3D Touch Gestures - What does it mean for web design?

3D Touch Gestures - What does it mean for web design?
By Gareth
13th October 2015 at 13:17

In recent weeks Apple announced a variety of new devices including the iPhone 6s, a refreshed Apple TV and the long awaited iPad pro with a 12.9” display. Apple has always been at the forefront of technology and while some features do take a while to reach their platform before Android, there is no denying that they are still the very best technically and aesthetically.

Today, we take a look at how these new devices will work with existing responsive websites and we also look at a great new User Interaction feature (UI) called 3D Touch.

iPad Pro and it’s Mammoth 12.9” Screen

This new Apple device could really pave the way for some fantastic applications. While the display is massive, it has the perfect space for two iPad Air devices running alongside each other. With iOS9’s amazing multi tasking abilities, this seems like a no brainer for power users.

In terms of Web Design, responsive designs should in essence work a treat in either dual browser mode or as a single entity, that is of course if your designer had the foresight to create a responsive layout for Super HD screens. We as a company have been incorporating HD Retina ready responsive web designs for a couple of years now and have really future proofed in that regard.

The iPad pro offers a new keyboard accessory as well as the Apple Pencil; a stylus that even Steve Jobs described the class of accessories as “Yuk!”. Whether it really aids certain professionals such as graphic designers remains to be seen. That said, you can't take away the fact that for graphic designers and artists it's a fantastic tool, especially with its pressure sensitive tip.

3D Touch/Force Touch Gestures

The new iPhone 6s is the first apple device to feature a brand new gesture - 3D touch (or sometimes referred to as Force Touch in other devices). The multi touch invention by Apple revolutionised the phone and tablet market with intuitive gestures such as the pinch and zoom. We see 3D touch as the next evolutionary step in mobile and tablet UI.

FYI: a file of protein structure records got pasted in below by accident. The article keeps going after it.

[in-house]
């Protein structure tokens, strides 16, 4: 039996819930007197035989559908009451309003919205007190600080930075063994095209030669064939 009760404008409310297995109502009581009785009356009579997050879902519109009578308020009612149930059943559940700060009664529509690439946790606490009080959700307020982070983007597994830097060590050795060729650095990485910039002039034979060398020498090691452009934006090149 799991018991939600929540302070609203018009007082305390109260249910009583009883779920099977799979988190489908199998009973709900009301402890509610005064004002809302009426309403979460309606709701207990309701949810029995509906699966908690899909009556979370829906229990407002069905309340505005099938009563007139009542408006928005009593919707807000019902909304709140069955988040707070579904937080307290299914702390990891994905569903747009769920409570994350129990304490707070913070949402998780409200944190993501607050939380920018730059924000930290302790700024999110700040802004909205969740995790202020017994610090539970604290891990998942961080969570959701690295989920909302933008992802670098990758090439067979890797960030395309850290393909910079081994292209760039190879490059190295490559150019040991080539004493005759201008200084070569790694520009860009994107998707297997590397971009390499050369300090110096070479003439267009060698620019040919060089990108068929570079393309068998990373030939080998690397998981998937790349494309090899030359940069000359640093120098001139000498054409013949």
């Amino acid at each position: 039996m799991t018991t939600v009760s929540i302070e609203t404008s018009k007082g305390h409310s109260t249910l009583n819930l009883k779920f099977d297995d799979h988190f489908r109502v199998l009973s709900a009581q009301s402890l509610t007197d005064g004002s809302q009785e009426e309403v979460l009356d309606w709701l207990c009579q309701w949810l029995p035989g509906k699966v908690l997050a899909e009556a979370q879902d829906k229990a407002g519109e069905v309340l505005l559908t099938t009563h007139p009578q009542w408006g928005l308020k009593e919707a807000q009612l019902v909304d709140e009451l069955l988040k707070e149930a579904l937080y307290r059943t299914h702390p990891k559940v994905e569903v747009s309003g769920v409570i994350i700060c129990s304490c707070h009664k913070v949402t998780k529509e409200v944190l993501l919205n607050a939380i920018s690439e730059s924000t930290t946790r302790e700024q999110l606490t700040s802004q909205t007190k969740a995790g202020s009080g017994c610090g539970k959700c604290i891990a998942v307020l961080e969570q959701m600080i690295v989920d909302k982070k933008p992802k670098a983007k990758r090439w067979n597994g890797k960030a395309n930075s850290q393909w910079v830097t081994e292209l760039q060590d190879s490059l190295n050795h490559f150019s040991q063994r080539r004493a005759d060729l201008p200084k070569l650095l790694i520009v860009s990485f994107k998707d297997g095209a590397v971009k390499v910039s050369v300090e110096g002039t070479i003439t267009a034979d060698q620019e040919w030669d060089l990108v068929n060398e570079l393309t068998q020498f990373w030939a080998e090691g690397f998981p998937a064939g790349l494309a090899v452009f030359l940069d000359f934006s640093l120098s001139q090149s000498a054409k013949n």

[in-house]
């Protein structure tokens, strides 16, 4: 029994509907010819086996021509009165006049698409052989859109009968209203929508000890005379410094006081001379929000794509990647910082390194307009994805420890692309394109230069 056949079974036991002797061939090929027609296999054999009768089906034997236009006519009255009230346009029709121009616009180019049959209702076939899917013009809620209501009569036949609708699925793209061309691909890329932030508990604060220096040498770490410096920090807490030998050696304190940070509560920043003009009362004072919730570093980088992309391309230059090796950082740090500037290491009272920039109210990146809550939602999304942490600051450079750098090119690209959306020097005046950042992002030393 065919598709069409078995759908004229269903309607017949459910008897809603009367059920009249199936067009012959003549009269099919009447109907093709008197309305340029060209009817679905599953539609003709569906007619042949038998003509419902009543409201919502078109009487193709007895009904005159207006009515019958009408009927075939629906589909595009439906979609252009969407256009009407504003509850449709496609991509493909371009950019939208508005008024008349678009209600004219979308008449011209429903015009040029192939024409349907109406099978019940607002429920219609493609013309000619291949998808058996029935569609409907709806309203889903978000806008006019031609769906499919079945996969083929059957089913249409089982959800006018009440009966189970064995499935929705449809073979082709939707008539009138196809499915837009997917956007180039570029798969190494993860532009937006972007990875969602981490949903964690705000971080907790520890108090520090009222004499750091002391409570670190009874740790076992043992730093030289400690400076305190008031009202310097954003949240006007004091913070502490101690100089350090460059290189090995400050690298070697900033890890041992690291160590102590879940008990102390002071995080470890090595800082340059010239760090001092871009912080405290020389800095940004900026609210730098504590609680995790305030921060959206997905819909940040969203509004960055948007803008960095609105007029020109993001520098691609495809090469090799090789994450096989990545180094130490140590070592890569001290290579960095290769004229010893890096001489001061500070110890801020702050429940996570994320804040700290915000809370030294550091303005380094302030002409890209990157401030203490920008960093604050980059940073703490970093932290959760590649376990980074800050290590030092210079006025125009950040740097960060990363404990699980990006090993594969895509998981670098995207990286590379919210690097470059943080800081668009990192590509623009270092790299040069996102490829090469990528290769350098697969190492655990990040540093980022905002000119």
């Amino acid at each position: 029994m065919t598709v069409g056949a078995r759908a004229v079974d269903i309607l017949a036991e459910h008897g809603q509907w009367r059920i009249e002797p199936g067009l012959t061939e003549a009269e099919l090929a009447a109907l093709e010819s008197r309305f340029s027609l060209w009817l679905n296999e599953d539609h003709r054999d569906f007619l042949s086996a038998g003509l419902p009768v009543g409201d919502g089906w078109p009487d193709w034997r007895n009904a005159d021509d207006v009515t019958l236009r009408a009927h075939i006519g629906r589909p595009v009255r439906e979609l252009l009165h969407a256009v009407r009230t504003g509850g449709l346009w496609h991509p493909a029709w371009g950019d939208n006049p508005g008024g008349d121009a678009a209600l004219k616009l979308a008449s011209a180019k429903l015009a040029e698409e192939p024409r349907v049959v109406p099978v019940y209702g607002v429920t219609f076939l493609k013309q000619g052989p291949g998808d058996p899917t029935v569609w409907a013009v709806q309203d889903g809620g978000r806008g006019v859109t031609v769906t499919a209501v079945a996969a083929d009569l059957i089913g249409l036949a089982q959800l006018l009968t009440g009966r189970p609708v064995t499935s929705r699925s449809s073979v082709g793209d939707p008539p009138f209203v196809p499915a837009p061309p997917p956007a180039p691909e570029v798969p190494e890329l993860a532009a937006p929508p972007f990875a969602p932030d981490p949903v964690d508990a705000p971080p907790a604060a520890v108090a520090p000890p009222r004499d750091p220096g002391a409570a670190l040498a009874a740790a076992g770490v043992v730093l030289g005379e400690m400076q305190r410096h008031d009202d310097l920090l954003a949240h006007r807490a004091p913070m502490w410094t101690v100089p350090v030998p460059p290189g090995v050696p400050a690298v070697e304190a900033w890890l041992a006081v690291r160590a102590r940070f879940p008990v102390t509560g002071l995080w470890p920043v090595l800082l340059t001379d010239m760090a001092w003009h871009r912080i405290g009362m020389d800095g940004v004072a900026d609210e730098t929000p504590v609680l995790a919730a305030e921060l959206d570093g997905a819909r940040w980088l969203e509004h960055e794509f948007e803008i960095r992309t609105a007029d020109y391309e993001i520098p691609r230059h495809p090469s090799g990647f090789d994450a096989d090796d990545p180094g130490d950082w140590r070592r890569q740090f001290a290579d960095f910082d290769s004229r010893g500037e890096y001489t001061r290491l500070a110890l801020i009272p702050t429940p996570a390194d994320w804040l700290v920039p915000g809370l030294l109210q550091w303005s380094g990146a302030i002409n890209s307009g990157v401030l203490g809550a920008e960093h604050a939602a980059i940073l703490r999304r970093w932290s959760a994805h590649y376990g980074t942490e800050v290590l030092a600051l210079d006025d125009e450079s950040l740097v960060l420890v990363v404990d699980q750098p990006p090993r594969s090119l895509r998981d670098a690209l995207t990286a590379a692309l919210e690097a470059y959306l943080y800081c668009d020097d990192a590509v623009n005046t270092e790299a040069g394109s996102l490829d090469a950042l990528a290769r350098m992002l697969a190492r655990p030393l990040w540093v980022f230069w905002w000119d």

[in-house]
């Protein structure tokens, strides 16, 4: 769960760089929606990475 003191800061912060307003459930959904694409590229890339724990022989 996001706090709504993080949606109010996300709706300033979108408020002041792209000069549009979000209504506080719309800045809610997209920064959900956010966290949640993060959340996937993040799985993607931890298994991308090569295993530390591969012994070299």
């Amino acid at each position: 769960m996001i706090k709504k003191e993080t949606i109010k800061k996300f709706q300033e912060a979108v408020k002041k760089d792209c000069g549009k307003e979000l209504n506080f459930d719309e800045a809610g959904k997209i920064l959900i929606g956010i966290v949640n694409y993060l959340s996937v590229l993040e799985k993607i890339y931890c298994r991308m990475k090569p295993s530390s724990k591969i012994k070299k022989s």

How do you use 3D Touch

The 3D touch gesture responds to pressure when using your fingertips on the screen. With a combination of pressure and duration, new prompts are presented to the user. This inherently means that actioning certain tasks are quicker and more intuitive than before.

Apple’s demonstrations show an extensive level of gestures placed into their latest OS such as previewing mail items or application information from the home screen. In addition app developers now have the ability to place such gestures into their own applications.

How does it work?

Underneath the retina display a special pressure sensitive layer monitors microscopic changes in force applied. There’s no doubt that it’s an amazing achievement considering how high tech the displays have already become. Incorporation of multiple high technologies is no easy task when it comes to manufacturing.

Will we see it in web design?

There’s no doubt that force gestures are the future of intuitive User Interaction, but there are a number of hurdles that need to be overcome. Firstly, force gestures are very new and only Apple’s latest MacBooks and iPhone offer support. As we know with any new technology you have to wait some time before you can use it effectively. That’s the first real problem we have is the ability for browsers to support it as well as supporting it effectively. We all know that using JavaScript or HTML5 just doesn’t have the same level of fluidity as native Apps. It’s up to Apple to support them better and perhaps even look at adding custom browser enhancement frameworks to Safari. That in itself presents a problem as the lack of an industry standard means that additional work is required to support each device or software. By not having a standard in place, it becomes harder for developers to utilise those functions, which in turn could result in higher development costs.

The other option is to optimise HTML5 and JavaScript engines to work better to rival that of native apps. It’s quite a few years off before we can start using force gestures in websites mainly due to the limitations that are currently in place.

What could we use it for in websites?

From a desktop or tablet perspective, 3D touch isn’t going to set the world alight as there’s plenty of screen room already. In responsive mobile versions of websites, web designers are always challenged with trying to omit certain functionality to keep usability at it’s highest. With 3D touch we can essentially hide elements and have more room for information that doesn’t require user interaction.

The process of moving to such gestures is going to take time with technology and infrastructure being the limiting factors. As time goes on, the user will adapt and force gestures will be an expectation in all mobile applications.

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